4.21 The Pulse Of Covid-19: The Trends Of The Past Week

I don’t think it’s just happenstance that this week my Spotify Discover Weekly first track is titled “Where are we going?” by Donald Byrd, a 1973 Jazz track with lyrics like, “Tell me, where are we going? Oh, what’s the future showin’? Oh, where are we headed?” Aren’t these the million-dollar questions of the moment? 

One thing is for certain: it’s not going to be an all or nothing equation; instead, it’s more likely there will be new creations and norms that form from our old lives merged with new values, attitudes, and behaviors we’ve seen during this pandemic.

Just like the Zonkey – a rare Zebra/Donkey– leaders, companies, and individuals will evolve to become new and unique combinations of themselves, leveraging the past and present to emerge with strength and resilience. With that in mind, let’s look into what combinations of new and old are evolving in the market as a source of insight, inspiration, and maybe even a point of levity.

This week we’ve woven Harris’ latest data throughout the trends, highlighted in bold

Leaders Shift Into Zonkey Mode: Confronted by disruption, leaders are asking themselves, “ How should we change and adapt to the times?” This level of responsibility is forcing businesses to reimagine how they can deliver value today – and consumers are watching. For example, Did they Help?, a site run by volunteers in the UK, documents actions companies are taking today ranking them as “zeros” or “heroes” in relief efforts. Here’s how we see companies pivoting to ‘hero’ status:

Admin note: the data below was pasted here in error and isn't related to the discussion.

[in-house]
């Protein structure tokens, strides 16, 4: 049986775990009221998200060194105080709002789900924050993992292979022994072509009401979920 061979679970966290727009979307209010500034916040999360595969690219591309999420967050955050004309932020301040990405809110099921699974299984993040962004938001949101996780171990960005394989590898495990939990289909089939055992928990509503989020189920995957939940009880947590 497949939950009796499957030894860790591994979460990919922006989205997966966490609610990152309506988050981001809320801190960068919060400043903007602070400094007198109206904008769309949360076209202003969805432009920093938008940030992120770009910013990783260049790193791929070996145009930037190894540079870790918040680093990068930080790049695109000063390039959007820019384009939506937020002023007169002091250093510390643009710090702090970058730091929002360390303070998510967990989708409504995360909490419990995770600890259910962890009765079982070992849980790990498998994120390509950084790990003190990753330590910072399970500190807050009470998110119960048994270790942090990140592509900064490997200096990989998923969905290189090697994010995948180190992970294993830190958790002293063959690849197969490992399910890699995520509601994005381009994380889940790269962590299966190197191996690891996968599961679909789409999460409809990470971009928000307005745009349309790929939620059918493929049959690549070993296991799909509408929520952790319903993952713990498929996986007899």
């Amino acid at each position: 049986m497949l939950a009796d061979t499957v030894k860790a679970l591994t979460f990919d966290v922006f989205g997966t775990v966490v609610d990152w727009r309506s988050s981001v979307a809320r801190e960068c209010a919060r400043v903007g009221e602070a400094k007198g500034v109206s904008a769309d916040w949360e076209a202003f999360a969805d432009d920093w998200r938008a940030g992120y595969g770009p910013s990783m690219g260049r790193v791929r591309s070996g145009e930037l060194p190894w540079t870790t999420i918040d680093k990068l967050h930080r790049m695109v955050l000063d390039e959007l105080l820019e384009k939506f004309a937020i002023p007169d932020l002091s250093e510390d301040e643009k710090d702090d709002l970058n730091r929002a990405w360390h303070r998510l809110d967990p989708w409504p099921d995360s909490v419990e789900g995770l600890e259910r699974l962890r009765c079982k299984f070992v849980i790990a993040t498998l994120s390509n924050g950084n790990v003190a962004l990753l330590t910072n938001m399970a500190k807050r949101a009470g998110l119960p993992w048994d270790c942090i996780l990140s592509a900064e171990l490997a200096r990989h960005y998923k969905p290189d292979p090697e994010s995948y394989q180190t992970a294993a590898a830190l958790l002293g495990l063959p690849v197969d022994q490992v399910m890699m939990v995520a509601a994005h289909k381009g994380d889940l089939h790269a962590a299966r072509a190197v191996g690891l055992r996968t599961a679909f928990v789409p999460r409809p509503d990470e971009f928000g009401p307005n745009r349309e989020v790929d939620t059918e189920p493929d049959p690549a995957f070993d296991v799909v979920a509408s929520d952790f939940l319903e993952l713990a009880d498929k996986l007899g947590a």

Gearing Up For A New Job Market: In the past four weeks, a total of 22 million Americans have filed jobless claims. The next phase is figuring out what’s next and helping Americans get back on their feet. Of those who have been furloughed, 24% say they believe they will be rehired in 1 to 2 months, while one third it will be 3 to 6 months (36%), and a similar number anticipate it taking 6 months to 1 year (30%).

Rewired Sports Arenas: Sports leagues in the U.S. and around the world are working to figure out how to build the excitement and experience of watching sports, without stadiums and arenas packed with fans. And this is a relatively urgent pursuit: Nearly half of Americans say they miss watching sports on TV (45%) and attending sporting events in person (49%).

Staffs of Japan Pest Control Association conduct a disinfection operation at Hotel Mikazuki where 197 Japanese returnees from Wuhan, China by the government charted the first evacuation flight stayed in Katsuura, Chiba Prefecture on Feb. 16, 2020. Returners left the hotel on Feb 13th. The 197 returnees found negative in a coronavirus test and went back home after staying two weeks for prevention of spreading new coronavirus COVID-19. The number of the COVID-19-hit patients has reached to 68,500 and the death toll has been confirmed 1,665 so far as of February 16th in China. As the outbreak continues to spread outside China, the World Health Organization (WHO) declared the new coronavirus a Global Health Emergency on Jan 31st. ( The Yomiuri Shimbun via AP Images )